Figure 10. First impressions ranking for each application.
After completion of tasks, users were asked to rank the applications for preference. Results from a Friedman test revealed a significant difference, χ2 (2, N = 16) = 11.38, p < .01 (see Figure 11). Post-hoc analysis showed that the Papa John’s app was significantly more preferred than both the Pizza Hut and Domino’s applications, p < .05. Users said that the Papa John’s app was quick and easy to use. They also indicated that they liked being able to see images of the items before they were added to their order.
Figure 11. Final ranking for each application.
Usability Issues: Pizza Hut
Gestures. Users had difficulty altering the toppings on their pizzas. Many did not read the instruction and found the gesture to move the toppings not very intuitive (see Figure 4).
Navigation. Users expressed that there were a lot of screens to navigate to complete a task. Each time the users completed a task they had to select whether it was a carryout, select a store location, and order an item. The app did not remember the store location from the home screen unlike Papa John’s and Domino’s.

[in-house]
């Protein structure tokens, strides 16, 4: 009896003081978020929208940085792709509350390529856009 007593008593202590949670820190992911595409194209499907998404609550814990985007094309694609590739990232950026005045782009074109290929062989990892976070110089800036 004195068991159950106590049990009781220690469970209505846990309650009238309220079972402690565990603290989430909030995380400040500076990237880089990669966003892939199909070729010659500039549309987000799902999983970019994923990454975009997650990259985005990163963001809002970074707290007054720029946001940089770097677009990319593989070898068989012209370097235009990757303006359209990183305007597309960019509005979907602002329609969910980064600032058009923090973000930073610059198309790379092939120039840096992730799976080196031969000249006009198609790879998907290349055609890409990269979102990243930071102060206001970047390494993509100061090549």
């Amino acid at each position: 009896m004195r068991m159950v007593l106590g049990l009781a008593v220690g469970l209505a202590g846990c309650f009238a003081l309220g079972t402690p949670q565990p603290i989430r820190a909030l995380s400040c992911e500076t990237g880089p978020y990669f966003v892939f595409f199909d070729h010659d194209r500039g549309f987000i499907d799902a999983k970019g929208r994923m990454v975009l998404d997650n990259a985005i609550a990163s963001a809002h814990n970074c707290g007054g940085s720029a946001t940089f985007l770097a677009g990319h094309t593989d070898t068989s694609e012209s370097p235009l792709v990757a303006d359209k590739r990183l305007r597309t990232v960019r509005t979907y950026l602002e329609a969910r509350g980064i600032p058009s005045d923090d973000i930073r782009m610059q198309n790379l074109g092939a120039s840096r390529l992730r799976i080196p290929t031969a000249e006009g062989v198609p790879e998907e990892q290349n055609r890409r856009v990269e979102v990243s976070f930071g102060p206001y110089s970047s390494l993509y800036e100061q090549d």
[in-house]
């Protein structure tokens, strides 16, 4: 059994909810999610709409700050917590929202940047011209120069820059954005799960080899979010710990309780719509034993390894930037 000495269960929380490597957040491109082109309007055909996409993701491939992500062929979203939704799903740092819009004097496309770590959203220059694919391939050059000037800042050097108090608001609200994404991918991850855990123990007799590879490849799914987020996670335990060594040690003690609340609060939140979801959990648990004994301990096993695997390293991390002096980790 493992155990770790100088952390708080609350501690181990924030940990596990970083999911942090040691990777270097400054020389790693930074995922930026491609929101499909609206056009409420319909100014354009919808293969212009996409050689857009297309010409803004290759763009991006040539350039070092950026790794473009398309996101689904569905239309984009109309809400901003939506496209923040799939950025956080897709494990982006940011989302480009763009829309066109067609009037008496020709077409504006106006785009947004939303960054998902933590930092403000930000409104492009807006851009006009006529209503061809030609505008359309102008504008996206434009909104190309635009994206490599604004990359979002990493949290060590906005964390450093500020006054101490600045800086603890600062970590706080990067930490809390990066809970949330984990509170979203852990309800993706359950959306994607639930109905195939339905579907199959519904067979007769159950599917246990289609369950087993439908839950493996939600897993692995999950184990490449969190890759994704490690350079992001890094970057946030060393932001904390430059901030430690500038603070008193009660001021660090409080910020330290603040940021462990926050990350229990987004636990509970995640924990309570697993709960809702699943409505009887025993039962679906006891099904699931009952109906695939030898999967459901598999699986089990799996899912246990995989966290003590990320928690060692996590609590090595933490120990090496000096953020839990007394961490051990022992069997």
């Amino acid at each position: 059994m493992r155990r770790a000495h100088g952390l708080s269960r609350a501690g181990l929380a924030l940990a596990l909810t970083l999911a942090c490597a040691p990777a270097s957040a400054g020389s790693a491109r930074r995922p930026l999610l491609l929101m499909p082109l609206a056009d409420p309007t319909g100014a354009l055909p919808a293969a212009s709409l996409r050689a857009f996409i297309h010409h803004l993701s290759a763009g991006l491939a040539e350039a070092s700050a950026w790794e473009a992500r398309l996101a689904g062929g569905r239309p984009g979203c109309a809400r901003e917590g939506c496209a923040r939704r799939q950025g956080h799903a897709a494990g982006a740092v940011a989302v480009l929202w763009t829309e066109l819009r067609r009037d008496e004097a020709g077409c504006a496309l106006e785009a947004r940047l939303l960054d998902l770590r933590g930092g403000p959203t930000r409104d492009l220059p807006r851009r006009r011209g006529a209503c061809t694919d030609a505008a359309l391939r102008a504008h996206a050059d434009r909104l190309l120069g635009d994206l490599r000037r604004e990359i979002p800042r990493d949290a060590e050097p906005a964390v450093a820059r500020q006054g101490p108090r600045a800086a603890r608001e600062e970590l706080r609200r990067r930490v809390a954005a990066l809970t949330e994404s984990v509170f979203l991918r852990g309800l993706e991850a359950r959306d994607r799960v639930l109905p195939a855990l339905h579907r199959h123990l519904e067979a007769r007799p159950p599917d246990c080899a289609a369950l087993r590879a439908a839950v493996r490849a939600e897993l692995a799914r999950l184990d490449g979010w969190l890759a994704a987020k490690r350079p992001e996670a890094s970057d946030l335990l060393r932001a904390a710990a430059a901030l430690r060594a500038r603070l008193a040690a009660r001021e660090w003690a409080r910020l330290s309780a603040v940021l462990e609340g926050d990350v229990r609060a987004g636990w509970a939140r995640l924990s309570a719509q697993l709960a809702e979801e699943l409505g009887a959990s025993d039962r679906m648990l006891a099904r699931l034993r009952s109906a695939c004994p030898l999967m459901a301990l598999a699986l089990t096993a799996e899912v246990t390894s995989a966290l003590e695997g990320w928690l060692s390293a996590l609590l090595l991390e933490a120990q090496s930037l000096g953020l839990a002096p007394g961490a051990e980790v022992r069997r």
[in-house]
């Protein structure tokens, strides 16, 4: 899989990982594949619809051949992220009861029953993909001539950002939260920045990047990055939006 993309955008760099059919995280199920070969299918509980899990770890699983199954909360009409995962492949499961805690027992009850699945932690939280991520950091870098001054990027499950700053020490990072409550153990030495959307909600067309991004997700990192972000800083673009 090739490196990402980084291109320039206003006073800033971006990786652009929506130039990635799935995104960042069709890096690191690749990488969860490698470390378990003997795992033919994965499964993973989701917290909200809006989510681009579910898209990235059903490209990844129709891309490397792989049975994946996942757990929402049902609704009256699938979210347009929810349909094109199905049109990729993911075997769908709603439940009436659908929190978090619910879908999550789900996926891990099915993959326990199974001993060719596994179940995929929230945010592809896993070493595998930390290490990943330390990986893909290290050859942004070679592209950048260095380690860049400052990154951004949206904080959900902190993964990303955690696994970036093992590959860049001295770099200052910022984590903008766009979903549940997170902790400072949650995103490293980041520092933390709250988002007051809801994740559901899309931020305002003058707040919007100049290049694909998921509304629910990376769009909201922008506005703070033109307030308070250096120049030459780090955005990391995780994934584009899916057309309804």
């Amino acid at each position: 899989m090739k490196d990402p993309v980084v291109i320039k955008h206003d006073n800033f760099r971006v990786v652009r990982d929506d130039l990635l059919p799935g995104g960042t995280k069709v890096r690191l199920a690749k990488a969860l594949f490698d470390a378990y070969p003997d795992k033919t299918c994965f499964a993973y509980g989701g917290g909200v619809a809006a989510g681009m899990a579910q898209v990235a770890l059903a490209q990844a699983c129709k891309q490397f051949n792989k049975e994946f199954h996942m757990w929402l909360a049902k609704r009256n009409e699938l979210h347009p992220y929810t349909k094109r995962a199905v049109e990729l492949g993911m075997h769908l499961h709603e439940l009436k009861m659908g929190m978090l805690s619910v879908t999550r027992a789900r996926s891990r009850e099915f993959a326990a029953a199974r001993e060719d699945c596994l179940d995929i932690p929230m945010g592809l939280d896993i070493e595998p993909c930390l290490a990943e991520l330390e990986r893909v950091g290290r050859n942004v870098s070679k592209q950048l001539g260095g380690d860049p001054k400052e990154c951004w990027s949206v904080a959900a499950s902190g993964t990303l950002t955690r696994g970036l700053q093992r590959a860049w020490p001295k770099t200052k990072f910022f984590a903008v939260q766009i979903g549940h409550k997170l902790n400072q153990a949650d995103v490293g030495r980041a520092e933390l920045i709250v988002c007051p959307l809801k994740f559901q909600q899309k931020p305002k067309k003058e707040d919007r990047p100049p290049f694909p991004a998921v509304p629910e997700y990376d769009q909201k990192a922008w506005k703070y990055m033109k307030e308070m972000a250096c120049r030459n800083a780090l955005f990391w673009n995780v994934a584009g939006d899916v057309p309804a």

Crashes. The Pizza Hut app frequently crashed, with 75% of the users experiencing at least one crash during their interaction. When users switched between item menus, users also noticed a slight delay in loading the screen.
Usability Issues: Papa John’s
Pizza Cart. Users had to go to the cart button at the bottom of the home page each time they wanted to check their order (see Figure 12). For Pizza Hut and Domino’s the cart would automatically appear after each item was selected. This was especially bothersome to users when they were completing the task to order $100 worth of items. Users commented that this caused them to lose track of where they were in the ordering process.
Figure 12. Users had to tap the cart button every time they wanted to check their order total.
Usability Issues: Domino’s